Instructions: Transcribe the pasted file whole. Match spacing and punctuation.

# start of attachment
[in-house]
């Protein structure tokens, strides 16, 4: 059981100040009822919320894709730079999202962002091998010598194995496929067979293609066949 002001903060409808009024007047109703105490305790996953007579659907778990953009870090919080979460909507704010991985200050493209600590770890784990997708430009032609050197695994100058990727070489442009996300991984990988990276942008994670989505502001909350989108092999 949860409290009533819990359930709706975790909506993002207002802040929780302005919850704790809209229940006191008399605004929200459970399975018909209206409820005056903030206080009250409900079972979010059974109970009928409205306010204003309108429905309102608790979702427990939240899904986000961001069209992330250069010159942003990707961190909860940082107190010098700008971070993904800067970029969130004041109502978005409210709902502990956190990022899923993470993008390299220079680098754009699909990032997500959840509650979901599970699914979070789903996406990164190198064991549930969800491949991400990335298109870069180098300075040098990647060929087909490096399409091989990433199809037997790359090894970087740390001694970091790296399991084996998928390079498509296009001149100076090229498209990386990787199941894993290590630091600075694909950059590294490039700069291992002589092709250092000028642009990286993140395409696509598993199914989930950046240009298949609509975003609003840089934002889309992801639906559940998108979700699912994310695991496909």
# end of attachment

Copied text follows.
[in-house]
């Protein structure tokens, strides 16, 4: 059981100040009822919320894709730079999202962002091998010598194995496929067979293609066949 002001903060409808009024007047109703105490305790996953007579659907778990953009870090919080979460909507704010991985200050493209600590770890784990997708430009032609050197695994100058990727070489442009996300991984990988990276942008994670989505502001909350989108092999 949860409290009533819990359930709706975790909506993002207002802040929780302005919850704790809209229940006191008399605004929200459970399975018909209206409820005056903030206080009250409900079972979010059974109970009928409205306010204003309108429905309102608790979702427990939240899904986000961001069209992330250069010159942003990707961190909860940082107190010098700008971070993904800067970029969130004041109502978005409210709902502990956190990022899923993470993008390299220079680098754009699909990032997500959840509650979901599970699914979070789903996406990164190198064991549930969800491949991400990335298109870069180098300075040098990647060929087909490096399409091989990433199809037997790359090894970087740390001694970091790296399991084996998928390079498509296009001149100076090229498209990386990787199941894993290590630091600075694909950059590294490039700069291992002589092709250092000028642009990286993140395409696509598993199914989930950046240009298949609509975003609003840089934002889309992801639906559940998108979700699912994310695991496909």